Bartels Fellow, Shelley Stewart: “Things Aren’t Always Planned”

Liana Teixeira

Growing up, Shelley Stewart’s life didn’t exactly go according to plan.

Photo By Liana Teixeira
Photo By Liana Teixeira

Originally intending to major in journalism at Northeastern University, the Fall 2013 Bartels Fellow met the dean of the university’s criminal justice department and suddenly found himself with a new major and new path.

After receiving his bachelor’s and master’s in criminal justice, he prepared to go to law school. However, when he accepted a procurement job with an aerospace company, he discovered it was a good fit for his skill set. Soon, everything fell into place.

Stewart spent 20 years at United Technologies, and held executive-level positions at Raytheon and Invensys. He also served as chief procurement officer at Tyco. Today, he is vice president of sourcing and logistics and chief procurement officer of DuPont.

In 1990, Stewart went on to pursue his EMBA at UNH.

“I have two degrees in criminal justice, but I’m a business man…the route you take isn’t always straight. Where you end up isn’t always where you thought you would end up,” Stewart said.

No matter where the road may lead, Stewart said it is important to maintain, what he called, a “three-legged stool.” The legs represent career, community and family. Having a balance of all three is crucial to have a successful and happy life.

During his presentation, Stewart outlined his four Ps of success for students: prepare, perform, persevere and perspective.

Always be overprepared, Stewart said. “You need to want to be first.”

He also encouraged those performing a task or job to aim for the best they can be.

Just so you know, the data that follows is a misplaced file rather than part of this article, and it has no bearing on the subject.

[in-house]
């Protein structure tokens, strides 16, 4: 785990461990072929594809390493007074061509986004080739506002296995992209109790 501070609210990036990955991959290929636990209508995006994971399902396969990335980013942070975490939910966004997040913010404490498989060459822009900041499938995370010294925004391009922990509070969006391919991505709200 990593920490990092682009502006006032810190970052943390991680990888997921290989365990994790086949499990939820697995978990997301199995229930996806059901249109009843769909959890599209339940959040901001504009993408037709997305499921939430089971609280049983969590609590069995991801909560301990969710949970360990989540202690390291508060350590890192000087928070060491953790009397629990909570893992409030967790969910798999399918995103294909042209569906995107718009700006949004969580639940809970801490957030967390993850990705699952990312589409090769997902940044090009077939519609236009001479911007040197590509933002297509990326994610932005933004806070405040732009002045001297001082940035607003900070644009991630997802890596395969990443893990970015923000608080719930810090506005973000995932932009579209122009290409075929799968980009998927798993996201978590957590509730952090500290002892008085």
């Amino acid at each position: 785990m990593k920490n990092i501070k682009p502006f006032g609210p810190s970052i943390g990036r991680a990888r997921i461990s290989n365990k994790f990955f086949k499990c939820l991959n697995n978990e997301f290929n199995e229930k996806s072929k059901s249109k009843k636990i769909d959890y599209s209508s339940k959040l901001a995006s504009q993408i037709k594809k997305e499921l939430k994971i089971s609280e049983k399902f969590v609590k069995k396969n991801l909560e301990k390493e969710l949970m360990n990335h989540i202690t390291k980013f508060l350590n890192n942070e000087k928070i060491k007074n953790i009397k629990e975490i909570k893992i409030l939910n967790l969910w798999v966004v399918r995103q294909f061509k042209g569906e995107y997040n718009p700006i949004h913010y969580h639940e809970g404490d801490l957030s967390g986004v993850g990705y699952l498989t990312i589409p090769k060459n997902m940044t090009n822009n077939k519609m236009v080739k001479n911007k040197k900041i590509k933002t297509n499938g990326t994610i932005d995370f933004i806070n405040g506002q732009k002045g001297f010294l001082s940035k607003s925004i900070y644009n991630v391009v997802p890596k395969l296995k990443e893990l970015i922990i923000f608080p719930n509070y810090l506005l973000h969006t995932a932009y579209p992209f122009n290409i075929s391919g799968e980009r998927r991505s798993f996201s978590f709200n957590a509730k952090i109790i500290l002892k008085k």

Stewart shared that during his time in the business world, the new generation, “millennials,” were commonly depicted as lazy and believed they should be rewarded for just showing up.

“Thats not what I see…,” Stewart said. “They are smart, ambitious, and they’re hard working. they defy the stereotypes and perform as the professionals that they are.” He urged individuals to find new ways for encouraging the new generation to contribute to the workplace.

The third P was persevere.Things may not always work out right the first time, but Stewart implored students to never give up, and learn how to do it right.

“Don’t be afraid to take risk,” he said.

Finally, Stewart asked students to gain perspective. Sometimes, he said, it is better to put the common interest over one’s self-interest.

Stewart ended his lecture by bringing back the three-legged stool and the idea of balance.

“Don’t confuse having a career with having a life,” Stewart said. “They’re totally different.”

While it is important to build a strong career, he said, it is equally imperative that one help within the community and foster a strong family connection.

“If you want a balanced life, in your career be prepared so you can be ready for good luck that comes your way, perform to the best of your ability by staying true to your moral compass. Persevere and trust your judgment in the face of obstacles because it won’t all be easy. And keep your perspective. Remember that you are part of a community…as you’re able to help others, it will become meaningful to you.”